The program, established in 1908 as the Department of Agricultural Journalism, recently moved into newly refurbished offices in Hiram Smith Hall, which was home to its publications unit for nearly two decades. To mark its centennial—and its return to a historic building—the unit hosted an open house on Sunday, April 20. The event included a formal rededication of Hiram Smith Hall, a Queen Anne-style structure built in 1892. Named for a visionary leader in the Wisconsin dairy industry, the building originally housed the nation’s first permanent dairy school, and its tenants included notable dairy scientists such as Stephen Babcock and Harry Russell.
Both Hiram Smith Hall and the Agricultural Journalism program were products of the College of Agriculture’s first dean—William Henry. Henry believed the college had a moral obligation to disseminate information on emerging agricultural research to citizens, and this became the department’s core focus. During the early 1900s, Agricultural Journalism operated one of the nation’s first agricultural radio stations, which sought to share news with Wisconsin’s rural populations. That connection with the public continues today through the involvement of professors like Larry Meiller (Wisconsin Public Radio) and Patty Loew (Wisconsin Public Television), and the scope has broadened to include a wider range of life sciences.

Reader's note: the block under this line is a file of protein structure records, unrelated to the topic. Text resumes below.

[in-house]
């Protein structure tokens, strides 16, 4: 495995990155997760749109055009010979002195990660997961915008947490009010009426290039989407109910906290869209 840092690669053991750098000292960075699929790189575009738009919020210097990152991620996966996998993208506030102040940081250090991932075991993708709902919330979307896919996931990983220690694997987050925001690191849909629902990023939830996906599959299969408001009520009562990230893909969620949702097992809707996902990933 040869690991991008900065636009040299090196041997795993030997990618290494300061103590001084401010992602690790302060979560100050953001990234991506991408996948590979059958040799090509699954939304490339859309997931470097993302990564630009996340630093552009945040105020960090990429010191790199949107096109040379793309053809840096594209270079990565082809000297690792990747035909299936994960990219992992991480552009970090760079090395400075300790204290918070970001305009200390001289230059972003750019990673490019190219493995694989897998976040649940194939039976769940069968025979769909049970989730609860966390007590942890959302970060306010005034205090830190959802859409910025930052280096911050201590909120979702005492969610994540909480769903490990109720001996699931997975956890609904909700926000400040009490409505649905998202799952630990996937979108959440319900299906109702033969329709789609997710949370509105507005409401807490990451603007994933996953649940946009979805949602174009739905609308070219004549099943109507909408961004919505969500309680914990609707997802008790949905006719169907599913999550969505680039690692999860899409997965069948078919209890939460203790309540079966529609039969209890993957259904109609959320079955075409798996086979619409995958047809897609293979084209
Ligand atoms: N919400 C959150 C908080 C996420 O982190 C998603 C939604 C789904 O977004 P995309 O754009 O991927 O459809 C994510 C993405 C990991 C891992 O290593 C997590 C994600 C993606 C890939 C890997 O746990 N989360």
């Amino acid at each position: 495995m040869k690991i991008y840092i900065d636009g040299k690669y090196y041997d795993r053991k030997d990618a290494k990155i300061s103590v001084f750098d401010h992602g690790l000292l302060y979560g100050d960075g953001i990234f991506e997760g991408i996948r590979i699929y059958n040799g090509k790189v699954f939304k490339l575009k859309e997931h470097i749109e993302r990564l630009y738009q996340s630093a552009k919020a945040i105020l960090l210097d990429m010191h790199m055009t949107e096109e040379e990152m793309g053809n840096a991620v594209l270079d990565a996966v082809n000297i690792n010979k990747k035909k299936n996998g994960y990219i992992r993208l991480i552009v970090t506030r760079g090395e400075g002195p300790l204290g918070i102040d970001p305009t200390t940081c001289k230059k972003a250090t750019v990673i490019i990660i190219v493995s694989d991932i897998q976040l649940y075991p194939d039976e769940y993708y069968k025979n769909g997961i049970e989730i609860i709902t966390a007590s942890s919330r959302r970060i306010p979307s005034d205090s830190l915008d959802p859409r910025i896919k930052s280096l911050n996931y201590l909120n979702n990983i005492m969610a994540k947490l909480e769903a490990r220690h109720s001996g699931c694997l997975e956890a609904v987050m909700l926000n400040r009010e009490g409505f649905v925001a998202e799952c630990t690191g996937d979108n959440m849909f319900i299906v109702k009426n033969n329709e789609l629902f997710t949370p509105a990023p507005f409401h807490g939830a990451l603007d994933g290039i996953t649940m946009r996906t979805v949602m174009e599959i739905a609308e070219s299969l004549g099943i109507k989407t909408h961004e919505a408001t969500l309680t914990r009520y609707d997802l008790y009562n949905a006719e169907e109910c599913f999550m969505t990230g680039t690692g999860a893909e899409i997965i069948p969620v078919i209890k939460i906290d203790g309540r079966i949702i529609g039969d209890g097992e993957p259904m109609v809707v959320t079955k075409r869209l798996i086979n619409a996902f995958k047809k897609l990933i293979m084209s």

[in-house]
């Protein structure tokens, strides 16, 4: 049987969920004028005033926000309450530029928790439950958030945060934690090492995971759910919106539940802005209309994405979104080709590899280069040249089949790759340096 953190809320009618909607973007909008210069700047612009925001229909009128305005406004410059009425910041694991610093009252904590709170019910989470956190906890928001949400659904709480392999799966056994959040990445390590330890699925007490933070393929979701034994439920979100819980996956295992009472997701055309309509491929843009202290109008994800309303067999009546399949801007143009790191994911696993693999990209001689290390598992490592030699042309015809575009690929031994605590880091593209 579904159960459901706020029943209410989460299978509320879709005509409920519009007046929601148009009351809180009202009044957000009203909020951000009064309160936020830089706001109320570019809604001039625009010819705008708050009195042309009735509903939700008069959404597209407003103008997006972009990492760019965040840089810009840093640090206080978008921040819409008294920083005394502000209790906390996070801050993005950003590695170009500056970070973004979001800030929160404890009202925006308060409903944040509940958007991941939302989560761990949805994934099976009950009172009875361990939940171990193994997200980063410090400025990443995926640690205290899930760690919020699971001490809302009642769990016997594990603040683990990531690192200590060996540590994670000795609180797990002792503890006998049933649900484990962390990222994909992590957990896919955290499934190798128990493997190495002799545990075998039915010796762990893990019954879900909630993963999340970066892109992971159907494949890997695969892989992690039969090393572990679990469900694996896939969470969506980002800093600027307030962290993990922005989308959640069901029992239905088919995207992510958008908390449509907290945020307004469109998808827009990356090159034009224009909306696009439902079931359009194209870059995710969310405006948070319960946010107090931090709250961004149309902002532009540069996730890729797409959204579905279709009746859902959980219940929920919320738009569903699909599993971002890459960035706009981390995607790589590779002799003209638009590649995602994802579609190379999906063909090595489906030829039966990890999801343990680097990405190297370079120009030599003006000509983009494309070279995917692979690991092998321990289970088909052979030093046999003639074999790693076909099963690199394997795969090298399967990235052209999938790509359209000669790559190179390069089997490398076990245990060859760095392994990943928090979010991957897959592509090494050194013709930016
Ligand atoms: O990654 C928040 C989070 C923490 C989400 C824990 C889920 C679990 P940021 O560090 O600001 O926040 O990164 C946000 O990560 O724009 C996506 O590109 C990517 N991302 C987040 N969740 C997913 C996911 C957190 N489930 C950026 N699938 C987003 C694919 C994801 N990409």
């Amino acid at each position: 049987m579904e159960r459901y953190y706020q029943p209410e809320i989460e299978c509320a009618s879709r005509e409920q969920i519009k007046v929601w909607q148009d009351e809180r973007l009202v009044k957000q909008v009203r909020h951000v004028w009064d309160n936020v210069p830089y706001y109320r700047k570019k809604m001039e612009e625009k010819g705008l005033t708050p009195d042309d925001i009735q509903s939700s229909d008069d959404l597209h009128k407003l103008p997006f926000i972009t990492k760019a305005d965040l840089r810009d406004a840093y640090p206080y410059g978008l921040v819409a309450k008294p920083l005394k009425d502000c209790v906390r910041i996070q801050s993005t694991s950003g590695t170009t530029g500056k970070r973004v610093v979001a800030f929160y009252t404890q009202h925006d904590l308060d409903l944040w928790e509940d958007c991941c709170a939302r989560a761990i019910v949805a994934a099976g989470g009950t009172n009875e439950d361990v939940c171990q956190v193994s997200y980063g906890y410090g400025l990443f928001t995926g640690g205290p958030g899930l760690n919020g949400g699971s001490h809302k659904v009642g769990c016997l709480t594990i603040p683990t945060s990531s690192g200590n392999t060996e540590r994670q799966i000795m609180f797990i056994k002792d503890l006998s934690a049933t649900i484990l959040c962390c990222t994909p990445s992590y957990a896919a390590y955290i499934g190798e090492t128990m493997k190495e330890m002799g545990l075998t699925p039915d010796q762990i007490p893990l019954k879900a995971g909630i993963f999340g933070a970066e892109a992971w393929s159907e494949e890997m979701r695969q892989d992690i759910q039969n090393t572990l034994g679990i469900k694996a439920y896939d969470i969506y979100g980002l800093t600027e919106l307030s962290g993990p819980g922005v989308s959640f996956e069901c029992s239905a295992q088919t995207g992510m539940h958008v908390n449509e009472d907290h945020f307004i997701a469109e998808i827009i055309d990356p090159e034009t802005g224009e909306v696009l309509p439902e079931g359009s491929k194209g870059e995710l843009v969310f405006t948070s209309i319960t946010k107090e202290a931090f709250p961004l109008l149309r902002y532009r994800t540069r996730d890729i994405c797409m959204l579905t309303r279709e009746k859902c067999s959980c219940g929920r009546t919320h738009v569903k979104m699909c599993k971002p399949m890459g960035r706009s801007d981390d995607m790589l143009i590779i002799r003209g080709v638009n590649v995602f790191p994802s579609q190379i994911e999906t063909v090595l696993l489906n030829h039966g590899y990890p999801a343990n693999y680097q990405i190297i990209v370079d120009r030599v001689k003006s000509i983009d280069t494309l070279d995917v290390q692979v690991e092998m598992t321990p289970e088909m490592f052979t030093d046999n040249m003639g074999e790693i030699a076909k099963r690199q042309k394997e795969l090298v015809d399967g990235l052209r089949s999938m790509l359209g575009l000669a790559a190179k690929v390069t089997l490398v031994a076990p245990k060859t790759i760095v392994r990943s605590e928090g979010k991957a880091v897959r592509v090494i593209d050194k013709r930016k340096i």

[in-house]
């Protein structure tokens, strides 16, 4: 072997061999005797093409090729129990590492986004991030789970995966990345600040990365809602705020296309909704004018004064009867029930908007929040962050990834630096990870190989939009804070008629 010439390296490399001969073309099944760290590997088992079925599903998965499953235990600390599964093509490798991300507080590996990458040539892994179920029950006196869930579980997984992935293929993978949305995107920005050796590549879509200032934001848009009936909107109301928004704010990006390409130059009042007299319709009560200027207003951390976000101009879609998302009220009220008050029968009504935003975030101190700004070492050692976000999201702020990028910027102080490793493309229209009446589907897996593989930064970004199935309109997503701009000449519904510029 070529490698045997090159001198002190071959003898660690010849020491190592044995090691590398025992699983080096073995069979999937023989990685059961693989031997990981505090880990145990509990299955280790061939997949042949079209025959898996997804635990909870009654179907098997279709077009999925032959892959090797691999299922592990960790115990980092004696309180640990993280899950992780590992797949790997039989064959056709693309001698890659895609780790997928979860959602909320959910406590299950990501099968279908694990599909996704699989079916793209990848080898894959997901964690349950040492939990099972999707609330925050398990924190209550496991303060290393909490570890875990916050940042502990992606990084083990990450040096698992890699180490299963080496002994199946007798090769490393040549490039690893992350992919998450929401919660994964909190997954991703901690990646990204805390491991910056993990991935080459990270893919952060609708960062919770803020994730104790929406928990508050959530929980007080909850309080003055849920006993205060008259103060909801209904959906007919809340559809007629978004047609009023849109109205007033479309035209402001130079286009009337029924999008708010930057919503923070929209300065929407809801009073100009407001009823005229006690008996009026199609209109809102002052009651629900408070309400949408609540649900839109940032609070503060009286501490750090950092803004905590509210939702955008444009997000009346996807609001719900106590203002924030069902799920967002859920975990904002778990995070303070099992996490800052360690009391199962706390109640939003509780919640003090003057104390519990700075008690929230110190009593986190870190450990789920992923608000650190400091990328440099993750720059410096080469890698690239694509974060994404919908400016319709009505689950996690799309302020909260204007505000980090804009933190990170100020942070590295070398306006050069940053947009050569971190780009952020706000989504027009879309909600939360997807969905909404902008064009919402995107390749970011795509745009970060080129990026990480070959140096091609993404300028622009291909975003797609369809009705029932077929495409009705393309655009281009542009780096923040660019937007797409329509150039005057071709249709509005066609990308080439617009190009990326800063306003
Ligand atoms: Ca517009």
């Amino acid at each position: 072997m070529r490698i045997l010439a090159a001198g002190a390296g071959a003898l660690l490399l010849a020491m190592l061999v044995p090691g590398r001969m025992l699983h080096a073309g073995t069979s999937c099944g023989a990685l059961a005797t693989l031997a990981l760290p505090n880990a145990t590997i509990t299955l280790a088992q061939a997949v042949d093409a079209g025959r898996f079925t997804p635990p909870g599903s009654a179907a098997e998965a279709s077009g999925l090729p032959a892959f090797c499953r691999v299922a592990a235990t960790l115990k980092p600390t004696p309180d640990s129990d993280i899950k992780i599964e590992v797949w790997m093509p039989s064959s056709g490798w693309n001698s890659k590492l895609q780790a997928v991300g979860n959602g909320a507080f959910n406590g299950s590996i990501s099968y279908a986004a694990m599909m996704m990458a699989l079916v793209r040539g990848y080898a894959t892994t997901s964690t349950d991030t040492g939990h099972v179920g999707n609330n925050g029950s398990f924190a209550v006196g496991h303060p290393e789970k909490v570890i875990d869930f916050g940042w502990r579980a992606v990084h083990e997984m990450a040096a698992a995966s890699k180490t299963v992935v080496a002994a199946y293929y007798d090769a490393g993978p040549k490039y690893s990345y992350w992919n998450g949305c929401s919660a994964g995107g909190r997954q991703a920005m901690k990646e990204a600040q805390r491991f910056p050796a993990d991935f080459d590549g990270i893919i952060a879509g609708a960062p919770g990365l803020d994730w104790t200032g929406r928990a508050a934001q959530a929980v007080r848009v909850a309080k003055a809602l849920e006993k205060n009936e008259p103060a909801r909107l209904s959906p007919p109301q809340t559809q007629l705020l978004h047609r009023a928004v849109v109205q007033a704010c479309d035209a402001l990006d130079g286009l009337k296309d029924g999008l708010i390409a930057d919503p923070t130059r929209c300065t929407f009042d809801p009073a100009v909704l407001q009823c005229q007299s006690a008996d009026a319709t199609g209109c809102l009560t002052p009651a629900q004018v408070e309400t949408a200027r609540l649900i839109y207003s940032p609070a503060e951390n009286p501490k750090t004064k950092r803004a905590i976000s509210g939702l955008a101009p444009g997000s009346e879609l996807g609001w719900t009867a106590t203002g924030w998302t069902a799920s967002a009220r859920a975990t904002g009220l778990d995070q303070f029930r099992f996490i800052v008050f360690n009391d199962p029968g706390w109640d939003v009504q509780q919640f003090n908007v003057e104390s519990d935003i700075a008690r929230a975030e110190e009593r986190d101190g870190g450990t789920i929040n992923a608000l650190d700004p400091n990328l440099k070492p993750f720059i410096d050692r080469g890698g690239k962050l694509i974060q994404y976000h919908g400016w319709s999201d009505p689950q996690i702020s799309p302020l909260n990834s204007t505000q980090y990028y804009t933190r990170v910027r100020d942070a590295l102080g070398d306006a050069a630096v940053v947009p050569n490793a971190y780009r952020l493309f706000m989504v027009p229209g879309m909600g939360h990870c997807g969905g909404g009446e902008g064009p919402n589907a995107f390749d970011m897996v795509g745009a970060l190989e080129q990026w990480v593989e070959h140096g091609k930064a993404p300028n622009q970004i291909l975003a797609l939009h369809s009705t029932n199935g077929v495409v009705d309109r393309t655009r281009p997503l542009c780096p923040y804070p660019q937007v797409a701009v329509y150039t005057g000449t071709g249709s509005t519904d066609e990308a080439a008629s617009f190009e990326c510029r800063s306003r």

In 2000, the department adopted the name Life Sciences Communication to reflect this expanding focus on the effective communication of science-related issues—and the increasing importance of clearly communicated science in public discourse. Faculty teach and conduct research on issues such as the public perception of nanotechnology research and genetically modified foods, environmental communications, the design of effective public-health campaigns, and cross-cultural understandings of science.
“It’s a challenge,” says department chair Jacquie Hitchon McSweeney. “Yet it is absolutely vital.”
Sunday’s event was jointly held in Hiram Smith Hall and the Microbial Sciences Building. “We were inspired by the fact that you can see Hiram Smith Hall in the windows of the new Microbial Sciences Building,” says Hitchon McSweeney. “It helps to join the old and the new and the kind of community feeling that we have.”